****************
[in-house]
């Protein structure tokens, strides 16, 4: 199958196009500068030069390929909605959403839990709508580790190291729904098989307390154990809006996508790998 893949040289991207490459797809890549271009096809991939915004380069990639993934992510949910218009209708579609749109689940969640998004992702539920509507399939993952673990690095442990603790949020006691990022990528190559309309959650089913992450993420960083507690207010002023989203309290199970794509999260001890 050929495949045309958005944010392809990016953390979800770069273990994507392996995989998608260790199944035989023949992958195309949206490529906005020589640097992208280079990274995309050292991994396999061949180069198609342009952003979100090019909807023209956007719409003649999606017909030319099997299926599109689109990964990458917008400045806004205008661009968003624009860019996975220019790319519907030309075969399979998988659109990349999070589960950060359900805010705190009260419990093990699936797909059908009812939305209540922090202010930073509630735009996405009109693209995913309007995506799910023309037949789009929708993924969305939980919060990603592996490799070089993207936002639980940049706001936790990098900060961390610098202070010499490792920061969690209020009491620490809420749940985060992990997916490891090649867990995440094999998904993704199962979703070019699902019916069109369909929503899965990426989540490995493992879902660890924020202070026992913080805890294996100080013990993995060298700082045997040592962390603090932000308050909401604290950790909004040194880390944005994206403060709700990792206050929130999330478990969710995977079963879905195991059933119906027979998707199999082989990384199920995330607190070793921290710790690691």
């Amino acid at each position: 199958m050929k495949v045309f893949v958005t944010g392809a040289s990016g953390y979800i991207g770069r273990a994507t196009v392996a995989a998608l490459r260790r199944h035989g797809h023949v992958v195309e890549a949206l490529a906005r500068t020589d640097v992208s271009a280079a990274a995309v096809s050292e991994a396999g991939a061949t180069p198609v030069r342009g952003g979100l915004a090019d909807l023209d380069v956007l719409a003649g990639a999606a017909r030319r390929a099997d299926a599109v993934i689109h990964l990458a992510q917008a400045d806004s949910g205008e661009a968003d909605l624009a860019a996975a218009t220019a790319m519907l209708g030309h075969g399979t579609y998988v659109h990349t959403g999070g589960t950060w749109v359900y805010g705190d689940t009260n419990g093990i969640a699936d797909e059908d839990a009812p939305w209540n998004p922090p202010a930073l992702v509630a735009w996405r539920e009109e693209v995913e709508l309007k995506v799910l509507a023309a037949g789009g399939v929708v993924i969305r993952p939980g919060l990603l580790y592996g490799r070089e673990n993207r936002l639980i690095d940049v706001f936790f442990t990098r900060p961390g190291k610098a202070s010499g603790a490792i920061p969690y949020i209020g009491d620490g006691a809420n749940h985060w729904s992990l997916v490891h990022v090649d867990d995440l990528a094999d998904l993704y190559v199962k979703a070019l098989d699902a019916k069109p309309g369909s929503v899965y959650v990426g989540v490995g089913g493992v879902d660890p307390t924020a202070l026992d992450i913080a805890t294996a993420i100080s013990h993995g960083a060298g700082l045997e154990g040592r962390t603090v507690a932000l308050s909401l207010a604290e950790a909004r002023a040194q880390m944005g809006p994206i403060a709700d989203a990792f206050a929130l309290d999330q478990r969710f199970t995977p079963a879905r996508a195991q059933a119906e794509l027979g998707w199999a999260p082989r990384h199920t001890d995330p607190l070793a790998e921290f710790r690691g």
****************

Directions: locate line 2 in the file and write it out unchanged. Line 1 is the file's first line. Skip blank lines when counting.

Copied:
């Protein structure tokens, strides 16, 4: 199958196009500068030069390929909605959403839990709508580790190291729904098989307390154990809006996508790998 893949040289991207490459797809890549271009096809991939915004380069990639993934992510949910218009209708579609749109689940969640998004992702539920509507399939993952673990690095442990603790949020006691990022990528190559309309959650089913992450993420960083507690207010002023989203309290199970794509999260001890 050929495949045309958005944010392809990016953390979800770069273990994507392996995989998608260790199944035989023949992958195309949206490529906005020589640097992208280079990274995309050292991994396999061949180069198609342009952003979100090019909807023209956007719409003649999606017909030319099997299926599109689109990964990458917008400045806004205008661009968003624009860019996975220019790319519907030309075969399979998988659109990349999070589960950060359900805010705190009260419990093990699936797909059908009812939305209540922090202010930073509630735009996405009109693209995913309007995506799910023309037949789009929708993924969305939980919060990603592996490799070089993207936002639980940049706001936790990098900060961390610098202070010499490792920061969690209020009491620490809420749940985060992990997916490891090649867990995440094999998904993704199962979703070019699902019916069109369909929503899965990426989540490995493992879902660890924020202070026992913080805890294996100080013990993995060298700082045997040592962390603090932000308050909401604290950790909004040194880390944005994206403060709700990792206050929130999330478990969710995977079963879905195991059933119906027979998707199999082989990384199920995330607190070793921290710790690691």